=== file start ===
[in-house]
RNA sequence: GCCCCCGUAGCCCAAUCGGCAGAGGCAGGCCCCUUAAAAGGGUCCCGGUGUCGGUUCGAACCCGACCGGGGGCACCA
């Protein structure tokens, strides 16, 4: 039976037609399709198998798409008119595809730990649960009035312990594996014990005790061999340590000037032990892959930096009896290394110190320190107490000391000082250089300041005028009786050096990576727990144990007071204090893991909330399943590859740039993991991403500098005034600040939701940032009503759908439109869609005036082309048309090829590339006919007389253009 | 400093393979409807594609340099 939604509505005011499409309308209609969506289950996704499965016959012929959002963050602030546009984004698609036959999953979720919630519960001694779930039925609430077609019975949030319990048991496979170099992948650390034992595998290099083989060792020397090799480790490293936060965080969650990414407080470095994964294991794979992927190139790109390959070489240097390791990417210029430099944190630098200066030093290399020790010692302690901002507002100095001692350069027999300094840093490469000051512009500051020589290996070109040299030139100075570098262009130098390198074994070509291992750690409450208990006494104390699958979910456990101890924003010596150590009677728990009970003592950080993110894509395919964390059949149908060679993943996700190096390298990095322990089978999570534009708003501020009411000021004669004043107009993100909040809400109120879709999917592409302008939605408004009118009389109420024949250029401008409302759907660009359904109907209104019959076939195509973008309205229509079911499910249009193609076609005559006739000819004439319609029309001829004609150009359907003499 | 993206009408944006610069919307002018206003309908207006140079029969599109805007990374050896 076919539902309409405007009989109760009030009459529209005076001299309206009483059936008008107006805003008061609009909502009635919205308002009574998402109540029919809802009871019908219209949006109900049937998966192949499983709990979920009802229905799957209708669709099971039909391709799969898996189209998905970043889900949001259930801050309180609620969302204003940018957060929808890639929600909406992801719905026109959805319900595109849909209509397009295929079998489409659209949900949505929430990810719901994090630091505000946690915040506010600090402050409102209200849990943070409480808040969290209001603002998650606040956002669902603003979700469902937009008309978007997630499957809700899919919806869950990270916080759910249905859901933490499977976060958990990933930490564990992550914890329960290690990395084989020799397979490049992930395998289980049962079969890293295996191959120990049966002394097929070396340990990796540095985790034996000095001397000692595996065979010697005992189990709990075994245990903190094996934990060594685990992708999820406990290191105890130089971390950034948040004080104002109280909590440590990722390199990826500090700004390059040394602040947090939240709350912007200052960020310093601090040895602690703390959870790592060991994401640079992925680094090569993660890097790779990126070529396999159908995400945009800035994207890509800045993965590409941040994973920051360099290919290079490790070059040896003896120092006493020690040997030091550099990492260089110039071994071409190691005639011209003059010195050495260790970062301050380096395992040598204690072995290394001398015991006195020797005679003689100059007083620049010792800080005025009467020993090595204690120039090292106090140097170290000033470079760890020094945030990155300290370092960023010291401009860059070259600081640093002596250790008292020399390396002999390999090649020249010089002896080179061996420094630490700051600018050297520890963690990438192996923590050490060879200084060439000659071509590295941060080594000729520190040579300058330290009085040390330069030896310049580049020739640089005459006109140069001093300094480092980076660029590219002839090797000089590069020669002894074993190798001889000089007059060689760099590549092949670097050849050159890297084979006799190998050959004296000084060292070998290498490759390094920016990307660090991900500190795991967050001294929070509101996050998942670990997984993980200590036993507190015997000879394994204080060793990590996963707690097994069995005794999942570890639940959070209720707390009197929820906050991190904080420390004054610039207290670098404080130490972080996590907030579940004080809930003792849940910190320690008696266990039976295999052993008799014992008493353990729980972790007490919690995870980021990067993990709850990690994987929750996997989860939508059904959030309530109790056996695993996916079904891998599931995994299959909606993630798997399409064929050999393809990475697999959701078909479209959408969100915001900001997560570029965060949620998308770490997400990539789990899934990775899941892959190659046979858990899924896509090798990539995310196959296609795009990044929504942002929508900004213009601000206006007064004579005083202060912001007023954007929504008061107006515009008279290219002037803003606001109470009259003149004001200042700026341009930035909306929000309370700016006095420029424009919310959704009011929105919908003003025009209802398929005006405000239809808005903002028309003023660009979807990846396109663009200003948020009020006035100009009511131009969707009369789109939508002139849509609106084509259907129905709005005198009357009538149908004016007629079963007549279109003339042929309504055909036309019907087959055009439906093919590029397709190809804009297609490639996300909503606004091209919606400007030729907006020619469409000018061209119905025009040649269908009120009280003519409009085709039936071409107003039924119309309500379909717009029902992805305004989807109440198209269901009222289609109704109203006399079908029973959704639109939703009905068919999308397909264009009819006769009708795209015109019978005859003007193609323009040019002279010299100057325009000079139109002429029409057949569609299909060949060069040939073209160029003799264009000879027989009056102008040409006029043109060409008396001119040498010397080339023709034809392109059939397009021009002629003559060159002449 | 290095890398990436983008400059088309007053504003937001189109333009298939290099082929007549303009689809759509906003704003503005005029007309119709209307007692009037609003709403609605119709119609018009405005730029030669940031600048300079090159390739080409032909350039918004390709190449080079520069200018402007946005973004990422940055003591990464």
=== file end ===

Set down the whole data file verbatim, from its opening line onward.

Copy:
[in-house]
RNA sequence: GCCCCCGUAGCCCAAUCGGCAGAGGCAGGCCCCUUAAAAGGGUCCCGGUGUCGGUUCGAACCCGACCGGGGGCACCA
């Protein structure tokens, strides 16, 4: 039976037609399709198998798409008119595809730990649960009035312990594996014990005790061999340590000037032990892959930096009896290394110190320190107490000391000082250089300041005028009786050096990576727990144990007071204090893991909330399943590859740039993991991403500098005034600040939701940032009503759908439109869609005036082309048309090829590339006919007389253009 | 400093393979409807594609340099 939604509505005011499409309308209609969506289950996704499965016959012929959002963050602030546009984004698609036959999953979720919630519960001694779930039925609430077609019975949030319990048991496979170099992948650390034992595998290099083989060792020397090799480790490293936060965080969650990414407080470095994964294991794979992927190139790109390959070489240097390791990417210029430099944190630098200066030093290399020790010692302690901002507002100095001692350069027999300094840093490469000051512009500051020589290996070109040299030139100075570098262009130098390198074994070509291992750690409450208990006494104390699958979910456990101890924003010596150590009677728990009970003592950080993110894509395919964390059949149908060679993943996700190096390298990095322990089978999570534009708003501020009411000021004669004043107009993100909040809400109120879709999917592409302008939605408004009118009389109420024949250029401008409302759907660009359904109907209104019959076939195509973008309205229509079911499910249009193609076609005559006739000819004439319609029309001829004609150009359907003499 | 993206009408944006610069919307002018206003309908207006140079029969599109805007990374050896 076919539902309409405007009989109760009030009459529209005076001299309206009483059936008008107006805003008061609009909502009635919205308002009574998402109540029919809802009871019908219209949006109900049937998966192949499983709990979920009802229905799957209708669709099971039909391709799969898996189209998905970043889900949001259930801050309180609620969302204003940018957060929808890639929600909406992801719905026109959805319900595109849909209509397009295929079998489409659209949900949505929430990810719901994090630091505000946690915040506010600090402050409102209200849990943070409480808040969290209001603002998650606040956002669902603003979700469902937009008309978007997630499957809700899919919806869950990270916080759910249905859901933490499977976060958990990933930490564990992550914890329960290690990395084989020799397979490049992930395998289980049962079969890293295996191959120990049966002394097929070396340990990796540095985790034996000095001397000692595996065979010697005992189990709990075994245990903190094996934990060594685990992708999820406990290191105890130089971390950034948040004080104002109280909590440590990722390199990826500090700004390059040394602040947090939240709350912007200052960020310093601090040895602690703390959870790592060991994401640079992925680094090569993660890097790779990126070529396999159908995400945009800035994207890509800045993965590409941040994973920051360099290919290079490790070059040896003896120092006493020690040997030091550099990492260089110039071994071409190691005639011209003059010195050495260790970062301050380096395992040598204690072995290394001398015991006195020797005679003689100059007083620049010792800080005025009467020993090595204690120039090292106090140097170290000033470079760890020094945030990155300290370092960023010291401009860059070259600081640093002596250790008292020399390396002999390999090649020249010089002896080179061996420094630490700051600018050297520890963690990438192996923590050490060879200084060439000659071509590295941060080594000729520190040579300058330290009085040390330069030896310049580049020739640089005459006109140069001093300094480092980076660029590219002839090797000089590069020669002894074993190798001889000089007059060689760099590549092949670097050849050159890297084979006799190998050959004296000084060292070998290498490759390094920016990307660090991900500190795991967050001294929070509101996050998942670990997984993980200590036993507190015997000879394994204080060793990590996963707690097994069995005794999942570890639940959070209720707390009197929820906050991190904080420390004054610039207290670098404080130490972080996590907030579940004080809930003792849940910190320690008696266990039976295999052993008799014992008493353990729980972790007490919690995870980021990067993990709850990690994987929750996997989860939508059904959030309530109790056996695993996916079904891998599931995994299959909606993630798997399409064929050999393809990475697999959701078909479209959408969100915001900001997560570029965060949620998308770490997400990539789990899934990775899941892959190659046979858990899924896509090798990539995310196959296609795009990044929504942002929508900004213009601000206006007064004579005083202060912001007023954007929504008061107006515009008279290219002037803003606001109470009259003149004001200042700026341009930035909306929000309370700016006095420029424009919310959704009011929105919908003003025009209802398929005006405000239809808005903002028309003023660009979807990846396109663009200003948020009020006035100009009511131009969707009369789109939508002139849509609106084509259907129905709005005198009357009538149908004016007629079963007549279109003339042929309504055909036309019907087959055009439906093919590029397709190809804009297609490639996300909503606004091209919606400007030729907006020619469409000018061209119905025009040649269908009120009280003519409009085709039936071409107003039924119309309500379909717009029902992805305004989807109440198209269901009222289609109704109203006399079908029973959704639109939703009905068919999308397909264009009819006769009708795209015109019978005859003007193609323009040019002279010299100057325009000079139109002429029409057949569609299909060949060069040939073209160029003799264009000879027989009056102008040409006029043109060409008396001119040498010397080339023709034809392109059939397009021009002629003559060159002449 | 290095890398990436983008400059088309007053504003937001189109333009298939290099082929007549303009689809759509906003704003503005005029007309119709209307007692009037609003709403609605119709119609018009405005730029030669940031600048300079090159390739080409032909350039918004390709190449080079520069200018402007946005973004990422940055003591990464």